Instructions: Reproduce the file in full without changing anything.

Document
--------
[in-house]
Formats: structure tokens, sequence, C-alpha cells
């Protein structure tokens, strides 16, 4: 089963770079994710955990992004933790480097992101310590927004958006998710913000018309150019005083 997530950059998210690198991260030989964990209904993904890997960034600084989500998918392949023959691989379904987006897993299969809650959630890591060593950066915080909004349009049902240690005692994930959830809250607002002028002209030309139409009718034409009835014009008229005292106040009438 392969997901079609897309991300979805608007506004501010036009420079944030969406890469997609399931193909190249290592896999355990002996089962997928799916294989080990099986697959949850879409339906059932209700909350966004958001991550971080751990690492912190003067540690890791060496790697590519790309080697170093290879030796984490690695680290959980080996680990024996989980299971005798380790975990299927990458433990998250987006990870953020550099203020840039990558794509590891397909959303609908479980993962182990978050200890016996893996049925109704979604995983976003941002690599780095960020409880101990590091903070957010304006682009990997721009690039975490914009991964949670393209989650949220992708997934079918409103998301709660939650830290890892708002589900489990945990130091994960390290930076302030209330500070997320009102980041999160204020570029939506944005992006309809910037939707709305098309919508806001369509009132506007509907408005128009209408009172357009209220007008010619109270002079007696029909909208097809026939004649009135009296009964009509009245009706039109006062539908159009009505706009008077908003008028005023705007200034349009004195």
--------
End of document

[in-house]
Formats: structure tokens, sequence, C-alpha cells
């Protein structure tokens, strides 16, 4: 089963770079994710955990992004933790480097992101310590927004958006998710913000018309150019005083 997530950059998210690198991260030989964990209904993904890997960034600084989500998918392949023959691989379904987006897993299969809650959630890591060593950066915080909004349009049902240690005692994930959830809250607002002028002209030309139409009718034409009835014009008229005292106040009438 392969997901079609897309991300979805608007506004501010036009420079944030969406890469997609399931193909190249290592896999355990002996089962997928799916294989080990099986697959949850879409339906059932209700909350966004958001991550971080751990690492912190003067540690890791060496790697590519790309080697170093290879030796984490690695680290959980080996680990024996989980299971005798380790975990299927990458433990998250987006990870953020550099203020840039990558794509590891397909959303609908479980993962182990978050200890016996893996049925109704979604995983976003941002690599780095960020409880101990590091903070957010304006682009990997721009690039975490914009991964949670393209989650949220992708997934079918409103998301709660939650830290890892708002589900489990945990130091994960390290930076302030209330500070997320009102980041999160204020570029939506944005992006309809910037939707709305098309919508806001369509009132506007509907408005128009209408009172357009209220007008010619109270002079007696029909909208097809026939004649009135009296009964009509009245009706039109006062539908159009009505706009008077908003008028005023705007200034349009004195």